This Is What Matters Today

Understanding what you are and what is up to you with Stoic philosophy

Welcome to The Stoa Letter, the newsletter on Stoic theory and practice.

Every week we share two emails to help you build resilience and virtue with ancient philosophy. Each email includes one meditation on Stoic theory, one action to do in order to become more Stoic, and links to the best resources we’ve found.

🏛️ Theory

The Stoic philosopher, Epictetus opens his Handbook with the lines:

There are some things that are up to us, others that are not up to us. The things up to us are understanding, impulse, desire, aversion and, in a word, whatever acts are ours. The things not up to us are the body, possessions, reputation, professional positions and in a word, whatever acts are not ours.

Epictetus, Handbook 1

This is the central piece of Stoic philosophy. Let’s go through it carefully.

What is up to us? We can understand this through the Stoic model of perception:

  1. Impression: First, we receive an impression. This is the initial experience or appearance. An example impression: it seems like someone is looking at us. 

  2. Reflection: we reflect on the impression. We bring our past experiences to bear on the impression and ask: are they looking at us?

  3. Assent: we judge the impression as true or not. This is when we decide whether or not to believe that someone is looking at us.

  4. Impulse: our judgment motivates action. Someone is looking at us, therefore we respond appropriately by returning their gaze and saying “Hello!”

The last three steps are up to us. The impressions that arise are not. How we respond to them, through reflection and assent is.

The output of our reflection, assent, and impulse is a decision. By deciding to respond, we begin to physically make that happen. And the cycle continues.

It’s important to realize that Epictetus is not saying that we can snap our fingers and attain tranquility with ease. Only a sage can do that.

There are two obstacles standing in the way of progressors (people who have not yet mastered the philosophy).

First, we cannot control what impressions we receive. If you’ve meditated, you know that the mind will naturally start to present us with all sorts of distracting ideas when it gets bored. The external and internal world are constantly throwing impressions at us and many are challenging to handle. Second, when we reflect, we are influenced by our past judgments. Many of these are the result of bad habits.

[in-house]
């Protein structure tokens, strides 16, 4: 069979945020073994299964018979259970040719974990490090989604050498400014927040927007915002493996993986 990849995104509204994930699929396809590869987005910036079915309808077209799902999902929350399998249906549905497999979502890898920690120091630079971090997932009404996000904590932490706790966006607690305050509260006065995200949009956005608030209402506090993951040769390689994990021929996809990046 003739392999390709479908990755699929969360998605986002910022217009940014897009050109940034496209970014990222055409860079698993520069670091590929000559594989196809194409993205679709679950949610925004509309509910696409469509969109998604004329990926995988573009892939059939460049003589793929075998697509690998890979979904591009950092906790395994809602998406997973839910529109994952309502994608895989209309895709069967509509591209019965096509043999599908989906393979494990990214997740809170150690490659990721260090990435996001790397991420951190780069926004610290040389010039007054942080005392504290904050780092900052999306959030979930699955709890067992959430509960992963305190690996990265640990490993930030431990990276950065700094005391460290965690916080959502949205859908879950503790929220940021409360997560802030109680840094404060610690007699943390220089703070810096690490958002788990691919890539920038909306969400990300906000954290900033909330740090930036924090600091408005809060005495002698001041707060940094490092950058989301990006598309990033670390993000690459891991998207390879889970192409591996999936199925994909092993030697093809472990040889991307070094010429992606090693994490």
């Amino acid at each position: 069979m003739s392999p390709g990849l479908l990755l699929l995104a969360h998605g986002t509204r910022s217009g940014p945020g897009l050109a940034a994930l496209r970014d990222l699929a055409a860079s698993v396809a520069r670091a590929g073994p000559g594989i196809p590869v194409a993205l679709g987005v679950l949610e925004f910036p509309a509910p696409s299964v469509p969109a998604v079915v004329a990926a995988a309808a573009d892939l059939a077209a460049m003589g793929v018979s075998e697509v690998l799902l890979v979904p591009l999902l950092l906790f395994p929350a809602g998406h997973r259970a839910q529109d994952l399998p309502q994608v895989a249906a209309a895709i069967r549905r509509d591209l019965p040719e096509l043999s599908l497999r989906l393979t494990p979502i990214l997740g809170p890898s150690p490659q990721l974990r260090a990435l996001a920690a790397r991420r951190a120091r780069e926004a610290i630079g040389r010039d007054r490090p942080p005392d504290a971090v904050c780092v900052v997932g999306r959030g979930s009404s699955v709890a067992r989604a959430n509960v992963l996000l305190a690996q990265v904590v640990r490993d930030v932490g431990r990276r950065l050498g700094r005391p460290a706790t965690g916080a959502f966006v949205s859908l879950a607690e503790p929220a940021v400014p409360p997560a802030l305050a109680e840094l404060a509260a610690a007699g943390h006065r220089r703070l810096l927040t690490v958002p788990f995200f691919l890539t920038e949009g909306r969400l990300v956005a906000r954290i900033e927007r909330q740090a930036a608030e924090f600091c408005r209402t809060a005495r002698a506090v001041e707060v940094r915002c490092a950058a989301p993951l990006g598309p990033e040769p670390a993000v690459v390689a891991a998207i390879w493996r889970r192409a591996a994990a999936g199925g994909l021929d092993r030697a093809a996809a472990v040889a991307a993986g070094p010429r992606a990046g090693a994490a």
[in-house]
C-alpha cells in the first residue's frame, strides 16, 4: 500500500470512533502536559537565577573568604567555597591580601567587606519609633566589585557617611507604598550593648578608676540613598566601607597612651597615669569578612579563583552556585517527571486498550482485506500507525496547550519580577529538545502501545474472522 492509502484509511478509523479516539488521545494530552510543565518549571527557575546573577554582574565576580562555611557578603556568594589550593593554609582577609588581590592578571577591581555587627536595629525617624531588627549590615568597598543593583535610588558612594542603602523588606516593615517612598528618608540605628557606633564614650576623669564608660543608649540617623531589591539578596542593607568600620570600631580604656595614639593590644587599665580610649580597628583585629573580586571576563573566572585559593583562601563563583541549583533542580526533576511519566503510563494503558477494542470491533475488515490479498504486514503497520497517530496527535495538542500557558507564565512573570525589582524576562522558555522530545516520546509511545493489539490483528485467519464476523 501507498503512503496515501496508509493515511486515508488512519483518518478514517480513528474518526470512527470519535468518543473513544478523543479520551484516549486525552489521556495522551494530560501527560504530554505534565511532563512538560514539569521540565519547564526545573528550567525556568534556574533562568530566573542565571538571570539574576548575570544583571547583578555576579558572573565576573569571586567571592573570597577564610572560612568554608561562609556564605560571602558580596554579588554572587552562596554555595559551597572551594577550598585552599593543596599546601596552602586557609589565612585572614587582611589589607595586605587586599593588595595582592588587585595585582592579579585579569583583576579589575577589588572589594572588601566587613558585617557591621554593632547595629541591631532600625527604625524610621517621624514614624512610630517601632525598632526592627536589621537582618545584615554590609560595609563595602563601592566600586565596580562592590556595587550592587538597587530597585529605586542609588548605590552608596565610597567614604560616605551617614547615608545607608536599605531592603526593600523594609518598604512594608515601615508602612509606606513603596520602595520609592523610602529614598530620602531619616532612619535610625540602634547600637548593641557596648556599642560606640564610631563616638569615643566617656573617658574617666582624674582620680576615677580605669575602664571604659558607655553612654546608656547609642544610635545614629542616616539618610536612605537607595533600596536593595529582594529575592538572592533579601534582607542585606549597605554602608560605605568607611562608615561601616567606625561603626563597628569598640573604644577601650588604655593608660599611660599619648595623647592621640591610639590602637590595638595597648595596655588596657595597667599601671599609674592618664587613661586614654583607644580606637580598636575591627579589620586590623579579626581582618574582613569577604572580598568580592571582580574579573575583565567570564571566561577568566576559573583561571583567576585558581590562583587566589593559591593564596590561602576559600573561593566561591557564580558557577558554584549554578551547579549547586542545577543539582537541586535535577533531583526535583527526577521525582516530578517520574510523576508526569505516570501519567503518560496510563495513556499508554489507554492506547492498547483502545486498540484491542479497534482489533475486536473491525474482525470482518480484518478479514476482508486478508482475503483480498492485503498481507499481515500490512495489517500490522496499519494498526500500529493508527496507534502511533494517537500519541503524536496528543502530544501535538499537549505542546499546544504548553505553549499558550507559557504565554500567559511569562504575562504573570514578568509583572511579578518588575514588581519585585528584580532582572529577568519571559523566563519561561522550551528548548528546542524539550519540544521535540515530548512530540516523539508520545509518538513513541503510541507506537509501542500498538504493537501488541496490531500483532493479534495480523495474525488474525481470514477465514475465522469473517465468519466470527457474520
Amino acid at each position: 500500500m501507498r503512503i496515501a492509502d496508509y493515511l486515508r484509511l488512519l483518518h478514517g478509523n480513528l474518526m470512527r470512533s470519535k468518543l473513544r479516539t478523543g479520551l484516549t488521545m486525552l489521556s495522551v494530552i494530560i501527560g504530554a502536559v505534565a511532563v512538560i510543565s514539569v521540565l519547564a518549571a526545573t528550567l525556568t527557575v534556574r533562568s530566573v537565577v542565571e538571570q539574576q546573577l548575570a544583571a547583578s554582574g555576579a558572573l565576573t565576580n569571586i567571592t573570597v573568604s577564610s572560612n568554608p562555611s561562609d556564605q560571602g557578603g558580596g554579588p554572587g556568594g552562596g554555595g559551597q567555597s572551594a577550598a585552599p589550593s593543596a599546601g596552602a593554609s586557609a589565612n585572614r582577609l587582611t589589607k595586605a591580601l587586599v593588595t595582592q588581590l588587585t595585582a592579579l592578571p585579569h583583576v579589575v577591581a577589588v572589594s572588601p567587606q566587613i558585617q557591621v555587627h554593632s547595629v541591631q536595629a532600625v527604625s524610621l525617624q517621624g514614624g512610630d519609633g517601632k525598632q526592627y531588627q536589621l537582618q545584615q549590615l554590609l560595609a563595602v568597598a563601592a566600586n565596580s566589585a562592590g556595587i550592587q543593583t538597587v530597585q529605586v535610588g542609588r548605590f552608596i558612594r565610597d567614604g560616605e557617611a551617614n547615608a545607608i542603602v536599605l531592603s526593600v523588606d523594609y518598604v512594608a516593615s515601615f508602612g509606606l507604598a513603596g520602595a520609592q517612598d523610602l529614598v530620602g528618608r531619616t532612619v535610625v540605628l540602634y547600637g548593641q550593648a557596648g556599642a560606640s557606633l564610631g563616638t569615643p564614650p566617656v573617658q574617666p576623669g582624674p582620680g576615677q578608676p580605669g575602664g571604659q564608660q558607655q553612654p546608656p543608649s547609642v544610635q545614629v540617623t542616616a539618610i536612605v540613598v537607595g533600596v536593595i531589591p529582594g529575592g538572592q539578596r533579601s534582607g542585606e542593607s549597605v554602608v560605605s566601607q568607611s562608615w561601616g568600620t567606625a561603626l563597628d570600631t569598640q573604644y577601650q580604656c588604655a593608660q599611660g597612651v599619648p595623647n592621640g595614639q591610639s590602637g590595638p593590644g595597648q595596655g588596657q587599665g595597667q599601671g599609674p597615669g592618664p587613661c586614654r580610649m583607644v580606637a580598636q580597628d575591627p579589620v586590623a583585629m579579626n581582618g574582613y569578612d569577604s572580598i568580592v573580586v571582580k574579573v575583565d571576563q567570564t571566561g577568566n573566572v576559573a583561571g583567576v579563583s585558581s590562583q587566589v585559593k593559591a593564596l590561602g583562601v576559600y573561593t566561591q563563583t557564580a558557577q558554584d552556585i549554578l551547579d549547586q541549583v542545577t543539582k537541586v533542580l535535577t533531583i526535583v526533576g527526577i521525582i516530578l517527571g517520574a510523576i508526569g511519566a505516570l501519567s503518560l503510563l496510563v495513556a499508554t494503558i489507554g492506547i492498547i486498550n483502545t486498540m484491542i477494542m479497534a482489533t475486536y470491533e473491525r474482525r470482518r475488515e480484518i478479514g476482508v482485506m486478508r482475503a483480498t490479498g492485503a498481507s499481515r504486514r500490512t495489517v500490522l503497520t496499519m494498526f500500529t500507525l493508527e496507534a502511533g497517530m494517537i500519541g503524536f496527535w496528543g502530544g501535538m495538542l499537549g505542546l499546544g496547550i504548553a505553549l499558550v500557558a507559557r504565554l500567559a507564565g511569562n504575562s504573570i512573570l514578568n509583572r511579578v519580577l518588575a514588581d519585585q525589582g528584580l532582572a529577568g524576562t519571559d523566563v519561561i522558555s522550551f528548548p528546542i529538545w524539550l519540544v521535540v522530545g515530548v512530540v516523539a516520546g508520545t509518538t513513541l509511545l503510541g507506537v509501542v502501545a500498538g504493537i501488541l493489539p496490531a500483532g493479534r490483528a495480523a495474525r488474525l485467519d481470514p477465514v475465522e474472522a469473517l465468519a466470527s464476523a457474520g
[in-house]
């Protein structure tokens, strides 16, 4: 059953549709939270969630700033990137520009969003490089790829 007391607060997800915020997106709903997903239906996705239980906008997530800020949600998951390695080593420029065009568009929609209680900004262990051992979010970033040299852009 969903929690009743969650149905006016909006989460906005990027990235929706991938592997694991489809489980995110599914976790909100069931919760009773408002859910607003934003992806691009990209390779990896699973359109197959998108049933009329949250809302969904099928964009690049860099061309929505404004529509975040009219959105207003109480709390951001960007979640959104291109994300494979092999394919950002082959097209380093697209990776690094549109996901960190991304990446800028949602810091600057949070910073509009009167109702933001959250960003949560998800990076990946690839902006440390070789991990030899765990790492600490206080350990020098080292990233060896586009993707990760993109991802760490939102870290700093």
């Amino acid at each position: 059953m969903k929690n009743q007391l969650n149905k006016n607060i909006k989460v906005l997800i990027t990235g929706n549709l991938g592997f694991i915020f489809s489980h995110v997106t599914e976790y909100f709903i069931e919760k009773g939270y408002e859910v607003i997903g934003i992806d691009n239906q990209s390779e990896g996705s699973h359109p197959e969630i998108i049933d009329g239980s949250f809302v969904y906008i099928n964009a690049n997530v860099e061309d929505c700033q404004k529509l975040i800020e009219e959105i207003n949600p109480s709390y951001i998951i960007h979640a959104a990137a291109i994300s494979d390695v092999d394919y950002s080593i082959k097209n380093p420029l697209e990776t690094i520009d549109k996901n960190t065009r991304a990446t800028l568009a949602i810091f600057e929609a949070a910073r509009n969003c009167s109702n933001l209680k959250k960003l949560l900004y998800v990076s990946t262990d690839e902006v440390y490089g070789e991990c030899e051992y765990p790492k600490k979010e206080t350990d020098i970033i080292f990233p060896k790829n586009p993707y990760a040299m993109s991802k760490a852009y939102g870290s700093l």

We can transform who we are – but this is a matter of steadily and slowly steering a ship back in the right direction. There’s no guarantee that it will be easy to get where we need to go.

If there’s one takeaway from Epictetus's Stoic psychology, it’s an understanding of what we are. We’re fundamentally reasoning beings. We’re responsible for reasoning well. That means perfecting our abilities of reflection, judgment, and decision.

To do this we must vigilantly focus on what is up to us:

Therefore, for every troubling impression practice saying at once ‘you are an impression and not at all what you appear to be.’ Then examine it and test it by the standards which you hold, but first of all and most of all this standard, whether it is about the things up to us or about the things not up to us. And if it is about something that is not up to us, then be ready to say ‘it is nothing to me’.

Epictetus, Handbook 1

In other words, we ought to place our energy into making excellent judgments and choices. Accept everything else.

🎯 Action

Today, pause before immediately reacting. Determine what is and is not up to you. Take responsibility for what is and accept what is not.

🔗 Links

🎧️ Listen to a conversation with Michael Tremblay and me on Stoic Psychology here. We go deep into the Stoic theory of mind and show how we can use it to understand ourselves and others better.

📺️ We’re going to be releasing a goofy AI video on our YouTube channel tomorrow. Subscribe here to catch it.

We also have hours of meditations and lessons, such as this one on the dichotomy of control:

📖 The translations of the Handbook in this letter come from the newly released Epictetus’s 'Encheiridion': A New Translation and Guide to Stoic Ethics. In addition to a fine translation, this book includes an introduction to Stoicism, thoughtful commentary, and a section on challenges to Stoicism.

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1 Referral — Cheatsheet on The Most Important Stoic Concepts— get access to our list of the most important Stoic concepts with links and instructions for putting each into practice.

3 Referrals – The Stoic Training Program PDF — in this 10-page guide, we share the three main ideas and practices that ground a Stoic approach to life.

5 Referrals – Five Stoic Meditations get five downloadable meditations to go deeper into your practice.

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